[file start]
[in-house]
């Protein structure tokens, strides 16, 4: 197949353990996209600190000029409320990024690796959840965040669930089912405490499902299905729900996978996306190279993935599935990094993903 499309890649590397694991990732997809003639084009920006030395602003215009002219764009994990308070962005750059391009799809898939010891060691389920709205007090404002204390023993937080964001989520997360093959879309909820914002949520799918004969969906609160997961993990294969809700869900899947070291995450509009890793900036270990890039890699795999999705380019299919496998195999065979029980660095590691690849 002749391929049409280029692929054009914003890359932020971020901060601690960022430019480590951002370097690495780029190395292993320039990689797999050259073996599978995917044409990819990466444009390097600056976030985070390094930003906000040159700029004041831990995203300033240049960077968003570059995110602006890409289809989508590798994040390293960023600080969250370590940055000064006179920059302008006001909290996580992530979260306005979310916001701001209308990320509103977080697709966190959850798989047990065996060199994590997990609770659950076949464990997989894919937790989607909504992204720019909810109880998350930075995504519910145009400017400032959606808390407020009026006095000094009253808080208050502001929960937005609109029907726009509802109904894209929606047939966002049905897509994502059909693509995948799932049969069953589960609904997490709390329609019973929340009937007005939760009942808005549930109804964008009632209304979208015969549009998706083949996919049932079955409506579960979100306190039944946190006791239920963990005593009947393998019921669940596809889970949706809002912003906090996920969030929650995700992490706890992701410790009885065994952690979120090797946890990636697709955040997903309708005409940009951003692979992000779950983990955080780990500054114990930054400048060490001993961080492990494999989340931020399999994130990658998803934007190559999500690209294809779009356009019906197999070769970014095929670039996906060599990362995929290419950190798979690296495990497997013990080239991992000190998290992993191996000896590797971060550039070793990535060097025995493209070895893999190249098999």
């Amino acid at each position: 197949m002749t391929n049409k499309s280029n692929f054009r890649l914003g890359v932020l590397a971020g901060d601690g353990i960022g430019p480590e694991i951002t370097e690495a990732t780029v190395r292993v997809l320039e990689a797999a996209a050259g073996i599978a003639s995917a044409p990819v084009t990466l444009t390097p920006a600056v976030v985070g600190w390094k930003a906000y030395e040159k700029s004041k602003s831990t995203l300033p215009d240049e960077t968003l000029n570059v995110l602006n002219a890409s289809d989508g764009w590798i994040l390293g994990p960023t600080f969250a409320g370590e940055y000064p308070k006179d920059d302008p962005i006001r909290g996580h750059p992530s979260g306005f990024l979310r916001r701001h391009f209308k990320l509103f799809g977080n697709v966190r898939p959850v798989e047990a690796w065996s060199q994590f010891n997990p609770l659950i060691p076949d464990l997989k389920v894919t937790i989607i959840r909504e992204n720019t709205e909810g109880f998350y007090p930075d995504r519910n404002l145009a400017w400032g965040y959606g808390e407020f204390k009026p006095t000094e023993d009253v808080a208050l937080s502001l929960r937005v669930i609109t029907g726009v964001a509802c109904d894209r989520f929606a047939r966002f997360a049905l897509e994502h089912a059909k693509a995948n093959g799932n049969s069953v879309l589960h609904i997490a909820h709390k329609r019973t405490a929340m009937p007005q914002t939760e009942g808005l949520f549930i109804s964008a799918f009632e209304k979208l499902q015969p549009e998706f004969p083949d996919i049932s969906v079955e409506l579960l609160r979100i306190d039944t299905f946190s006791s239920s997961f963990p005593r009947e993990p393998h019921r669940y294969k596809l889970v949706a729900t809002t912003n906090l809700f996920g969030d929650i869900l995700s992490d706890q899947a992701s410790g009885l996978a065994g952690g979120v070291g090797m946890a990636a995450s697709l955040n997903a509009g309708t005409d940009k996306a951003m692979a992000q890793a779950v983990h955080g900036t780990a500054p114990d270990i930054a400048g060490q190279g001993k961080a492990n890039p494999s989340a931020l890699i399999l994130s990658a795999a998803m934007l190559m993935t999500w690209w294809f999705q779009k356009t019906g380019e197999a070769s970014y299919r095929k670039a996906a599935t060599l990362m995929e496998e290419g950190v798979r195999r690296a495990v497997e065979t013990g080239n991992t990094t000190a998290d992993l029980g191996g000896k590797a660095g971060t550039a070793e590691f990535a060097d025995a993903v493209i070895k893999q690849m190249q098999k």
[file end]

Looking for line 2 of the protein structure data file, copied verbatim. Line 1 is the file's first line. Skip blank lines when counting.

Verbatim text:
């Protein structure tokens, strides 16, 4: 197949353990996209600190000029409320990024690796959840965040669930089912405490499902299905729900996978996306190279993935599935990094993903 499309890649590397694991990732997809003639084009920006030395602003215009002219764009994990308070962005750059391009799809898939010891060691389920709205007090404002204390023993937080964001989520997360093959879309909820914002949520799918004969969906609160997961993990294969809700869900899947070291995450509009890793900036270990890039890699795999999705380019299919496998195999065979029980660095590691690849 002749391929049409280029692929054009914003890359932020971020901060601690960022430019480590951002370097690495780029190395292993320039990689797999050259073996599978995917044409990819990466444009390097600056976030985070390094930003906000040159700029004041831990995203300033240049960077968003570059995110602006890409289809989508590798994040390293960023600080969250370590940055000064006179920059302008006001909290996580992530979260306005979310916001701001209308990320509103977080697709966190959850798989047990065996060199994590997990609770659950076949464990997989894919937790989607909504992204720019909810109880998350930075995504519910145009400017400032959606808390407020009026006095000094009253808080208050502001929960937005609109029907726009509802109904894209929606047939966002049905897509994502059909693509995948799932049969069953589960609904997490709390329609019973929340009937007005939760009942808005549930109804964008009632209304979208015969549009998706083949996919049932079955409506579960979100306190039944946190006791239920963990005593009947393998019921669940596809889970949706809002912003906090996920969030929650995700992490706890992701410790009885065994952690979120090797946890990636697709955040997903309708005409940009951003692979992000779950983990955080780990500054114990930054400048060490001993961080492990494999989340931020399999994130990658998803934007190559999500690209294809779009356009019906197999070769970014095929670039996906060599990362995929290419950190798979690296495990497997013990080239991992000190998290992993191996000896590797971060550039070793990535060097025995493209070895893999190249098999």